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No matter how easy it is to treat a dog as one of the family, we can’t expect it to communicate stress in the same way the rest of us do. Dogs may use more than 30 different ways to avoid stressful situations, but they rely on us to interpret what they cannot communicate in words. Look out for these six common signs of stress in your dog’s body language and follow a few simple tips to calm down a dog that is anxious.
When a normally docile dog suddenly starts shaking or pacing, it is a reliable indicator that something is wrong. Most dogs will periodically ”shake out” their stress and resume normal activity, but if the shaking is prolonged, there may be a more-serious issue. Cold temperatures are rarely the cause unless your dog is a short-haired breed that has been exposed to excessive cold. Certain breeds of small dogs are prone to White Shaker Syndrome, a curious condition that causes frequent tremors. If your dog is one of the most commonly affected breeds, follow the advice of your veterinarian. Ironically, a trip to the vet for any dog is often a key stressor. It is common for dogs to shake or pace around the waiting room. Once the consultation is over, the symptoms should stop.
Any dog owner will be familiar with the regular barking of the family dog, but this usually occurs at predictable times. Whining, whimpering or growling are less common, however, and might indicate that the dog is in pain or under stress. Learn to distinguish between unusual sounds accompanied by usual excitable behavior, and unfamiliar sounds that complement withdrawn or subdued behavior. If it’s the latter, the dog is trying to communicate stress.
Without a rich vocabulary to use, your dog cannot convey the nuances of its moods. For that reason, be prepared to interpret any behavior that is not consistent with the norm. If your dog noticeably starts to yawn or lick its lips more often, and there is no clear context for doing so, you would be perfectly justified in seeing this as a sign of discomfort or anxiety.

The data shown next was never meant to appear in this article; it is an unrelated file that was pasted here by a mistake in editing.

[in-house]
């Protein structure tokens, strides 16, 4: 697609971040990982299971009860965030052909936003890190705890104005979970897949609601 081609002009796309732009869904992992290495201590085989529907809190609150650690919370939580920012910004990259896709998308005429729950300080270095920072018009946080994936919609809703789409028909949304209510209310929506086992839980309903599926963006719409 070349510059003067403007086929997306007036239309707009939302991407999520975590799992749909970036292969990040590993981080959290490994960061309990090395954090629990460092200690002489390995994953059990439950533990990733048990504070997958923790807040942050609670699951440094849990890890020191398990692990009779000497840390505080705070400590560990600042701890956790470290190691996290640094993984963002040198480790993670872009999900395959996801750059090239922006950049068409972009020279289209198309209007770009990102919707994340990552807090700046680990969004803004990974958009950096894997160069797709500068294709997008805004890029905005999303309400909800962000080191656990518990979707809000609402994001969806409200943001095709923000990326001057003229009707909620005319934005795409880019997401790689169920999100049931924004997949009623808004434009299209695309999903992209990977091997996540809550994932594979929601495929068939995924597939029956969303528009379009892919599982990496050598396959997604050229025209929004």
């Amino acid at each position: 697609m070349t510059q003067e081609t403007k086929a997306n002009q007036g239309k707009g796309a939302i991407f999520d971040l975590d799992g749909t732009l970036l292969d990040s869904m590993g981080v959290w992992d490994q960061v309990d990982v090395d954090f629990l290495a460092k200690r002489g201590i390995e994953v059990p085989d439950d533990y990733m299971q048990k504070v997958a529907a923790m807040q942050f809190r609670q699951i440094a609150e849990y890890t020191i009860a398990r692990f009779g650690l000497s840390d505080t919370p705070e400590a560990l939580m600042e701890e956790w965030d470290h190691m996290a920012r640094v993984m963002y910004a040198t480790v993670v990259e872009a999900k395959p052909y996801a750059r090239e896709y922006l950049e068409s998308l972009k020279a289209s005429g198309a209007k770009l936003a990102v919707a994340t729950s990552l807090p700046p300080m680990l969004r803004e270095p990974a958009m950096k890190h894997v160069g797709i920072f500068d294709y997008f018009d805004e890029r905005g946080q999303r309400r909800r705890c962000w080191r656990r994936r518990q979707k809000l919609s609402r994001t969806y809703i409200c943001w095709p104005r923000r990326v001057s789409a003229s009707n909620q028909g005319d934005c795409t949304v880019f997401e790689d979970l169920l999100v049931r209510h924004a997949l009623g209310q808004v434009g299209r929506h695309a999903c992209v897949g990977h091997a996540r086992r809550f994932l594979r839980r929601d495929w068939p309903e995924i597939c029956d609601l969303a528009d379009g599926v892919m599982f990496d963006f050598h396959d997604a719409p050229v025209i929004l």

If your dog assumes a cowering posture or is hiding, look for the immediate threat (and resolve it), such as another dog, person or loud noise, because it means the dog is in a heightened state of anxiety.
Look for other common signs of stress, paying particular attention to the ears and tail. Both are reliable signals of an unhappy dog. If the ears are pinned back and the tail tucked between the legs, the dog is ill at ease. The eyes are also easy to read — a dog that avoids eye contact or shows the wider whites of its eyes is highly likely to be stressed.
Not only humans are vulnerable to winter depression or SAD. The long, dark months can make dogs sad or depressed, as can changes in the regular environment or bereavement. If your dog loses its normal appetite, is less boisterous and energetic than normal, or cannot seem to settle down, there is an issue to address.
If there is a clear source of stress that doesn’t normally belong in the environment, it should be fairly straightforward to identify it. Either remove the stressor or take the dog somewhere more relaxing. As hard as it may be, avoid over-comforting an anxious dog because that might reinforce the intensity of a perceived threat.
Purity Preferred Calming CBD may help promote relaxation in your stressed dog. The drops come in four formulas for your dog: 100 mg for dogs between 21 and 40 pounds, 600 mg for dogs between 41 and 60 pounds, and 900 mg for dogs larger than 60 pounds.
Take a proactive approach to stress by anticipating these common triggers:
Always analyze your dog’s behavior in context and against a baseline of normal behavior. Exhibiting the behaviors described here may not indicate stress if all other signs are normal, but it is always worth taking action if there is more out of the ordinary than not.
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